• “After hours and hours of study, research, deliberation and consultation, I am more convinced than ever that eliminating the threat of a nuclear-armed Iran is among the most important global security challenges of our time. Allowing Iran to obtain a nuclear weapon would pose an unacceptable and grave threat to the safety of our allies, to Middle East stability, and to American security.

    We began negotiations with Iran at a time when our sanctions regime was having its most significant impact on the Iranians. We were gaining maximum leverage on Iran through coordinated economic sanctions with our international partners. We joined with our partner nations at the outset of negotiations with the stated intention of preventing Iran from having the capability to get a nuclear weapon.

    Unfortunately, it’s clear we didn’t achieve that objective and have only delayed — not blocked — Iran’s potential nuclear breakout.

    But, with the JCPOA, we have now passed a point of no return that we should have never reached, leaving our nation to choose between two imperfect, dangerous and uncertain options. Left with these two choices,

    “After hours and hours of study, research, deliberation and consultation, I am more convinced than ever that eliminating the threat of a nuclear-armed Iran is among the most important global security challenges of our time. Allowing Iran to obtain a nuclear weapon would pose an unacceptable and grave threat to the safety of our allies, to Middle East stability, and to American security.

    We began negotiations with Iran at a time when our sanctions regime was having its most significant impact on the Iranians. We were gaining maximum leverage on Iran through coordinated economic sanctions with our international partners. We joined with our partner nations at the outset of negotiations with the stated intention of preventing Iran from having the capability to get a nuclear weapon.

    Unfortunately, it’s clear we didn’t achieve that objective and have only delayed — not blocked — Iran’s potential nuclear breakout.

    But, with the JCPOA, we have now passed a point of no return that we should have never reached, leaving our nation to choose between two imperfect, dangerous and uncertain options. Left with these two choices, I nonetheless believe it is better to support a deeply flawed deal, for the alternative is worse. Thus, I will vote in support of the deal.” (Medium, September 3, 2015)

Syria

  • “I voted for the Defense Re-authorization Act and I’ll tell you why…If you pull back—I went recently to the border of Syria, where there are refugee camps, and this administration is pulling back funding for these refugee camps—you then create problems for this country that are going to be far more expensive to deal with, and we’re going to have to deal with them in a far more violent way. And so I believe that we need to get back to being moral leaders in this country.” (Jewish Insider, February 16, 2019)

  • Following the April 2017 U.S. airstrike on an airbase in Syria believed to be the launch site for a chemical weapons attack, Booker said: “The chemical attack in Syria that killed dozens of innocent civilians, including many children, is a heinous act and a crime against humanity. The ongoing war in Syria is a tragedy of historic proportions – the loss of life there unfathomable – and the United States should always seek to, in a thoughtful and deliberate way, alleviate human suffering and prevent acts of barbarity whenever possible.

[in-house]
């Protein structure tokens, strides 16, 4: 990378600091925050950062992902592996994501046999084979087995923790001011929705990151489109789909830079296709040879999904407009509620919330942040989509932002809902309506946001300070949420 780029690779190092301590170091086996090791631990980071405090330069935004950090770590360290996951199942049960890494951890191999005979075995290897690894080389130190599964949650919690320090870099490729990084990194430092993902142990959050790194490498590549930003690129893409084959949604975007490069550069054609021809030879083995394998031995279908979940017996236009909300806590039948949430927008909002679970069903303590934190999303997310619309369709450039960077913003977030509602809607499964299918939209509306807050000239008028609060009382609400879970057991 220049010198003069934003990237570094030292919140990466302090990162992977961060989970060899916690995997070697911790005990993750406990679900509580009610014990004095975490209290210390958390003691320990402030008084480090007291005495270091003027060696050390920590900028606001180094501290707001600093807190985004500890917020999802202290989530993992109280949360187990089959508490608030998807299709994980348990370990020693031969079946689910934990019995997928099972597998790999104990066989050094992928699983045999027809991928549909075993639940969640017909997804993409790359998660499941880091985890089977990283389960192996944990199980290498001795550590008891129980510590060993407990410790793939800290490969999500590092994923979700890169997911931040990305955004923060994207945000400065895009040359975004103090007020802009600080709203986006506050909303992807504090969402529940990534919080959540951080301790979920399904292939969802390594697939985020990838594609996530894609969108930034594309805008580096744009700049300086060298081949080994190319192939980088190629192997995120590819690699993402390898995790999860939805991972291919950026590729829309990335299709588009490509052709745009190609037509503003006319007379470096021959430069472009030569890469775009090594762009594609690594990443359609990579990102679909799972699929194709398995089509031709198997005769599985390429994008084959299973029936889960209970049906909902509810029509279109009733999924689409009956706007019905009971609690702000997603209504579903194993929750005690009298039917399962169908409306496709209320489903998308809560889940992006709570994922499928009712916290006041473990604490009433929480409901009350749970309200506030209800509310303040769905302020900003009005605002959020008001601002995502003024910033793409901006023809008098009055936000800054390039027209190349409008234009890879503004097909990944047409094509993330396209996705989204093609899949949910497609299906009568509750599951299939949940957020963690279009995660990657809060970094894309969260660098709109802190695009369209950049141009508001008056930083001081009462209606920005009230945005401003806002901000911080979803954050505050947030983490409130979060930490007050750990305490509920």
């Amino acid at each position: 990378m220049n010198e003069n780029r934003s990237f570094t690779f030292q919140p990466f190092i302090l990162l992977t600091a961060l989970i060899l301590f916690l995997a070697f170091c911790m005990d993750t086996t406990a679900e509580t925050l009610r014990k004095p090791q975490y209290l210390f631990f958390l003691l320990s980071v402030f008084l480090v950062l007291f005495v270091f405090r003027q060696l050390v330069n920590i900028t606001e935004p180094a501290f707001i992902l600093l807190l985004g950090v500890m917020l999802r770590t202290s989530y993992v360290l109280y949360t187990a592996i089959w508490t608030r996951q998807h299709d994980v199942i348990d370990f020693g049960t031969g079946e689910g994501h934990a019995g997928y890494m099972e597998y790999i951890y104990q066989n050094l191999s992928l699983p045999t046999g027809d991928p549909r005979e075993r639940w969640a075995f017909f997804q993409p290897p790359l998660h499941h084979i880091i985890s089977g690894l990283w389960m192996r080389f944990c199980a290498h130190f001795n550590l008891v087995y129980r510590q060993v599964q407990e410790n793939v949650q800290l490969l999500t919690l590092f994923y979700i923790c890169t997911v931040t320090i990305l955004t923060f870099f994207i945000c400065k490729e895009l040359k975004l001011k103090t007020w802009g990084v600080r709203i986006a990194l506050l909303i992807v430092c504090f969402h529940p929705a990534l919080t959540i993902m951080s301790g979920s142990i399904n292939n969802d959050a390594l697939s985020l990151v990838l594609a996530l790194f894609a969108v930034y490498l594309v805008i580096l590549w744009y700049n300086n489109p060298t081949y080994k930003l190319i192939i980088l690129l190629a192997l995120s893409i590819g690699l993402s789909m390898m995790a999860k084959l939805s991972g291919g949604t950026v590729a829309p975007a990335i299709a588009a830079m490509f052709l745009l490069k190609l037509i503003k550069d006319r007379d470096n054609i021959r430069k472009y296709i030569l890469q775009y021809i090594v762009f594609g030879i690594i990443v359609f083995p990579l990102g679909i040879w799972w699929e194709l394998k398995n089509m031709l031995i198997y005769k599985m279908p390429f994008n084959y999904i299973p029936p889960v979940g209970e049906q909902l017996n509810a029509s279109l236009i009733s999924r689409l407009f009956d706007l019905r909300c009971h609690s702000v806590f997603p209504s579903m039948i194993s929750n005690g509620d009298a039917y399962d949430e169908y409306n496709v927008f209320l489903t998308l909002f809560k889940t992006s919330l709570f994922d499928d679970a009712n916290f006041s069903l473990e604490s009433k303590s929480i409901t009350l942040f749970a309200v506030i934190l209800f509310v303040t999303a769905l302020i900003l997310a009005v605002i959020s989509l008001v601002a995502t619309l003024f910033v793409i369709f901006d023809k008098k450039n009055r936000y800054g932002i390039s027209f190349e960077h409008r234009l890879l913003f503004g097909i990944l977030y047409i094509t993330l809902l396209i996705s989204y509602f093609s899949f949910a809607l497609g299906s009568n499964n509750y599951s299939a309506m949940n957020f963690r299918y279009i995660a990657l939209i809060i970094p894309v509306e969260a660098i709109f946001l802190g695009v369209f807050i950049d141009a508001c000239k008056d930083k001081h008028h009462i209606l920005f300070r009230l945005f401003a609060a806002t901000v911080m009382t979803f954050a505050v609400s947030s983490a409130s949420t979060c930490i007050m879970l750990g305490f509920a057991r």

“History has shown the dire consequences of military engagement without a clear plan or strategy.  Any escalation in our engagement in the continuing conflict in Syria demands that the President put forth a clear plan for the American people and that he seek authorization for the use of military force from Congress as the Constitution requires. Escalation without the support of Congress, the American people, and our allies would create more instability and put lives at risk.” (CBS New York, April 7, 2017)

*AICE does not rate or endorse any candidate for political office.


Sources: Cory Booker U.S. Senator from New Jersey;
Cory2020;
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Cory Booker,” Supporting the Iran agreement is the better of two flawed options,” Medium, (September 3, 2015);
“Local Officials React To US Missile Strike On Syria,” CBS New York, (April 7, 2017);
Ron Kampeas, “5 Jewish things to know about Cory Booker,” JTA, (February 1, 2019);
“Corey Booker: Democratic Presidential Candidate With Mixed Record on Israel,” Jewish News Service, (February 3, 2019);
Ron Kampeas, “Why these Democratic presidential hopefuls voted no on an anti-BDS bill,” JTA, (February 7, 2019);
“In New Hampshire, Sen. Cory Booker questioned on his support for Israel,” Jewish Insider, (February 16, 2019);
Eli Watkins and Daniella Diaz, “Smollett case until more information comes out,” CNN, (February 17, 2019);
Bryant Harris, “2020 Democrats vow to re-enter Iran nuclear deal,” Al-Monitor, (March 19, 2019);
Gabe Friedman, “Cory Booker speaks Hebrew on CNN,” JTA, (March 28, 2019);
Amir Tibon and Amos Harel, “2020 Democrats Promise to Re-enter the Iran Deal, and Israel Is Concerned,” Haaretz, (April 23, 2019);
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Jeremia Kimelman, “Full transcript: 2019 Democratic debate Night One, sortable by topic,” NBC News, (June 27, 2019);
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Anton Shenk, “Presidential hopeful Booker addresses BDS, student debt, climate in conversation with the Daily,” Tufts Daily, (September 20, 2019);